The Critical Thinking Detective™ series includes three strands of books: math, critical thinking, and vocabulary. This review focuses on the math strand which consists of two books: Math - Beginning for grades five through twelve and Math (with no other subtitle) for grades six through twelve. The format is the same in both books.
As with the other Critical Thinking Detective books, each lesson is set up on one page, showing four possible culprits for a crime or misadventure. Students need to read a few paragraphs that include the statements of observers and some data points. The math series includes a substantial amount of numerical information—sometimes within the text, sometimes as bullet points, and sometimes in charts. Brief statements from each of the suspects provide further information for the student to consider.
Students have to piece together information from the various sources to eliminate either two or three innocent parties and identify the one or two that are guilty. Students are told to assume that everything they read in a lesson is a true statement.
The problems are complex and require both critical thinking and math skills. For instance, The Gold Smuggler, a lesson in Critical Thinking Detective: Math, has four people shipping different commodities, and two of them are guilty of each smuggling four pounds of gold in their shipments. Students are given data, such as the cost and weight per cubic foot of a commodity, the total cost of the shipment, the total weight of the shipment, the size and weight of three sizes of packing boxes, and a few other factors—but not the same information for all shipments. Most of the information is relevant, and students have to come up with their own process for sorting and applying it. The math itself isn’t too difficult, but students have to figure out which math processes to use. Students should work on scrap paper as they work through each lesson.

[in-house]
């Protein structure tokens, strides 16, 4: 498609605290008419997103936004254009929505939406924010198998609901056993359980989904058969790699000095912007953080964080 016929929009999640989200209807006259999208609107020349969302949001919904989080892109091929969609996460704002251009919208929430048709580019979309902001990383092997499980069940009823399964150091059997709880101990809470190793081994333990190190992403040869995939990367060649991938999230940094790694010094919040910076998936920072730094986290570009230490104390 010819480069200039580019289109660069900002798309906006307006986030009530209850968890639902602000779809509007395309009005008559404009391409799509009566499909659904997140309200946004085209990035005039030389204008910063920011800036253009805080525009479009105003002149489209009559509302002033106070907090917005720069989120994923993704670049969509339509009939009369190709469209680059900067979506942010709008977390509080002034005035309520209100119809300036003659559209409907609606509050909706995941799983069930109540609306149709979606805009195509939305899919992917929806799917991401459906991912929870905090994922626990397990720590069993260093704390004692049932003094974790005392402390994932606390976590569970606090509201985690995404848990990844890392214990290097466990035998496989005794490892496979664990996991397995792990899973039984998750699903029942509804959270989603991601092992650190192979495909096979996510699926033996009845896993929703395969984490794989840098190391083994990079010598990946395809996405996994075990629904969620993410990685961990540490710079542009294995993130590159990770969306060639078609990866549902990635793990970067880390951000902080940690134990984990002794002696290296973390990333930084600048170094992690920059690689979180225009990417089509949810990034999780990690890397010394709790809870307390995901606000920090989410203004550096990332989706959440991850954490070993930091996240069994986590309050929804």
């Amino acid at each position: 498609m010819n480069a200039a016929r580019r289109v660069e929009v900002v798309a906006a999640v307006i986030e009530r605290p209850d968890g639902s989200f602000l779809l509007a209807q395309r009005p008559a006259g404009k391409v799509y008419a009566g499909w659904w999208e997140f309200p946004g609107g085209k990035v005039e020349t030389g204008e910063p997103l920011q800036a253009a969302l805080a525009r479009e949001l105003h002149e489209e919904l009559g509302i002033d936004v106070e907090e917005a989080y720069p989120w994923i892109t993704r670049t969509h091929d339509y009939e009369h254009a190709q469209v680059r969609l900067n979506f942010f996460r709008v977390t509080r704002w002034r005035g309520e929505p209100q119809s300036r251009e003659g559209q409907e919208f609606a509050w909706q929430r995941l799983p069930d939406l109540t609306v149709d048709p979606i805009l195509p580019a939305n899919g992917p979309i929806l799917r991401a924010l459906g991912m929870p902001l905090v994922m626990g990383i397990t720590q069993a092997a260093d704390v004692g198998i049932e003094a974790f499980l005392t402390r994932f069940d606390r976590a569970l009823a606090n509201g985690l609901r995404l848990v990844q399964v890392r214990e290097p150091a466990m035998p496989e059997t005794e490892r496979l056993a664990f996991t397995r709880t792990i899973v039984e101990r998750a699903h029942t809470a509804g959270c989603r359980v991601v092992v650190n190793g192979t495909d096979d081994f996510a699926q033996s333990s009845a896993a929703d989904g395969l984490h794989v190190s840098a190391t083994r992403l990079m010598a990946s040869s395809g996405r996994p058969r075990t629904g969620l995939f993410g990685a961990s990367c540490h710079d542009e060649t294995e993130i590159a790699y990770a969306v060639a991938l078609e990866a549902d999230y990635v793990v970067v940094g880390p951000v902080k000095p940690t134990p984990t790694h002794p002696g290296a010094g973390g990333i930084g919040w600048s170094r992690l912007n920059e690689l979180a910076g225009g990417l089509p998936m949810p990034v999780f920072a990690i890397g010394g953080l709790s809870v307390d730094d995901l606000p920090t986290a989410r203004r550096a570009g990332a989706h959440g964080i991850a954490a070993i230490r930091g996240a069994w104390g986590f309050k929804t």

An activity page opposite each lesson page is used at the end for students to write out the evidence for their conclusions, including their mathematical reasoning.
If students get stuck, there are pages with hints that a parent or teacher can share. There are four to six hints for each lesson, and most hints apply only to particular suspects. Students should be given only one of these at a time, and more only if necessary. Once students figure out whether one suspect is innocent or guilty, they might have a good idea of how to work through the information for the others.
Each book has twelve lessons, so a student can easily complete both books in one year using one lesson per week. Books are available in print or as ebooks (printable books that are only readable on Windows systems). Answer keys with full explanations are at the back of each book.
The Critical Thinking Detective's math books are great for developing logic skills, especially in regard to applied math. While the scenarios in the book are more complex than most real-life situations, the mathematical applications mirror those that students might encounter. The puzzle-solving aspect of each lesson is likely to be highly motivational for students who might otherwise avoid complex math word problems.